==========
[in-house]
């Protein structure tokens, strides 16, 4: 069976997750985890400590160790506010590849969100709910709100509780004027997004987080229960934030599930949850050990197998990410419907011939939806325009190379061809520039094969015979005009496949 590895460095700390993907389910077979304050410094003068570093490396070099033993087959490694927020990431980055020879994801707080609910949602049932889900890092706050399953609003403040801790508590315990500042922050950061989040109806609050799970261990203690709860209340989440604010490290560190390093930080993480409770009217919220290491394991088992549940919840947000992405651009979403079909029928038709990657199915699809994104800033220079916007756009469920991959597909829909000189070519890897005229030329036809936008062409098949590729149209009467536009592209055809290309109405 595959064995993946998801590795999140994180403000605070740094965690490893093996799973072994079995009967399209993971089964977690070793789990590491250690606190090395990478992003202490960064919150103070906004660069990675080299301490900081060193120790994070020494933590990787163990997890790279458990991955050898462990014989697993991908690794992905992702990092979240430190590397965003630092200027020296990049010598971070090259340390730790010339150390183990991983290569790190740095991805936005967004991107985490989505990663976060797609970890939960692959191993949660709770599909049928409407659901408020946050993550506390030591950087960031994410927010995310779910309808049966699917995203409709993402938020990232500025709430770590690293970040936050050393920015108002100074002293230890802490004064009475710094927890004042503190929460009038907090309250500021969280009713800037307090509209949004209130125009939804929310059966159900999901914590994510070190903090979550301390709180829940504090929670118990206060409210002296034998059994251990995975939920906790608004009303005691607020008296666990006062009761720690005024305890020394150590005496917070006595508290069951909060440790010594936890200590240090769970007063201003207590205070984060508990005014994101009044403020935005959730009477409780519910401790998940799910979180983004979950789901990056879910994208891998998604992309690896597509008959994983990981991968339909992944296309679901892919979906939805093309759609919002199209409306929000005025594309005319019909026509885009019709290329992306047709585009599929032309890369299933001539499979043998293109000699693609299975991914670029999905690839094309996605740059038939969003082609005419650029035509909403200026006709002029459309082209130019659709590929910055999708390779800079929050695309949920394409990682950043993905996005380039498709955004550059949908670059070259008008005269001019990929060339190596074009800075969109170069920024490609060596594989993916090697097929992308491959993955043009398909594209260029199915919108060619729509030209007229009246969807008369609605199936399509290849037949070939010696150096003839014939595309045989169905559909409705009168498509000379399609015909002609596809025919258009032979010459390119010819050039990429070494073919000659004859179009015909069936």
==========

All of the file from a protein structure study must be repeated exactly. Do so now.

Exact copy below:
[in-house]
């Protein structure tokens, strides 16, 4: 069976997750985890400590160790506010590849969100709910709100509780004027997004987080229960934030599930949850050990197998990410419907011939939806325009190379061809520039094969015979005009496949 590895460095700390993907389910077979304050410094003068570093490396070099033993087959490694927020990431980055020879994801707080609910949602049932889900890092706050399953609003403040801790508590315990500042922050950061989040109806609050799970261990203690709860209340989440604010490290560190390093930080993480409770009217919220290491394991088992549940919840947000992405651009979403079909029928038709990657199915699809994104800033220079916007756009469920991959597909829909000189070519890897005229030329036809936008062409098949590729149209009467536009592209055809290309109405 595959064995993946998801590795999140994180403000605070740094965690490893093996799973072994079995009967399209993971089964977690070793789990590491250690606190090395990478992003202490960064919150103070906004660069990675080299301490900081060193120790994070020494933590990787163990997890790279458990991955050898462990014989697993991908690794992905992702990092979240430190590397965003630092200027020296990049010598971070090259340390730790010339150390183990991983290569790190740095991805936005967004991107985490989505990663976060797609970890939960692959191993949660709770599909049928409407659901408020946050993550506390030591950087960031994410927010995310779910309808049966699917995203409709993402938020990232500025709430770590690293970040936050050393920015108002100074002293230890802490004064009475710094927890004042503190929460009038907090309250500021969280009713800037307090509209949004209130125009939804929310059966159900999901914590994510070190903090979550301390709180829940504090929670118990206060409210002296034998059994251990995975939920906790608004009303005691607020008296666990006062009761720690005024305890020394150590005496917070006595508290069951909060440790010594936890200590240090769970007063201003207590205070984060508990005014994101009044403020935005959730009477409780519910401790998940799910979180983004979950789901990056879910994208891998998604992309690896597509008959994983990981991968339909992944296309679901892919979906939805093309759609919002199209409306929000005025594309005319019909026509885009019709290329992306047709585009599929032309890369299933001539499979043998293109000699693609299975991914670029999905690839094309996605740059038939969003082609005419650029035509909403200026006709002029459309082209130019659709590929910055999708390779800079929050695309949920394409990682950043993905996005380039498709955004550059949908670059070259008008005269001019990929060339190596074009800075969109170069920024490609060596594989993916090697097929992308491959993955043009398909594209260029199915919108060619729509030209007229009246969807008369609605199936399509290849037949070939010696150096003839014939595309045989169905559909409705009168498509000379399609015909002609596809025919258009032979010459390119010819050039990429070494073919000659004859179009015909069936």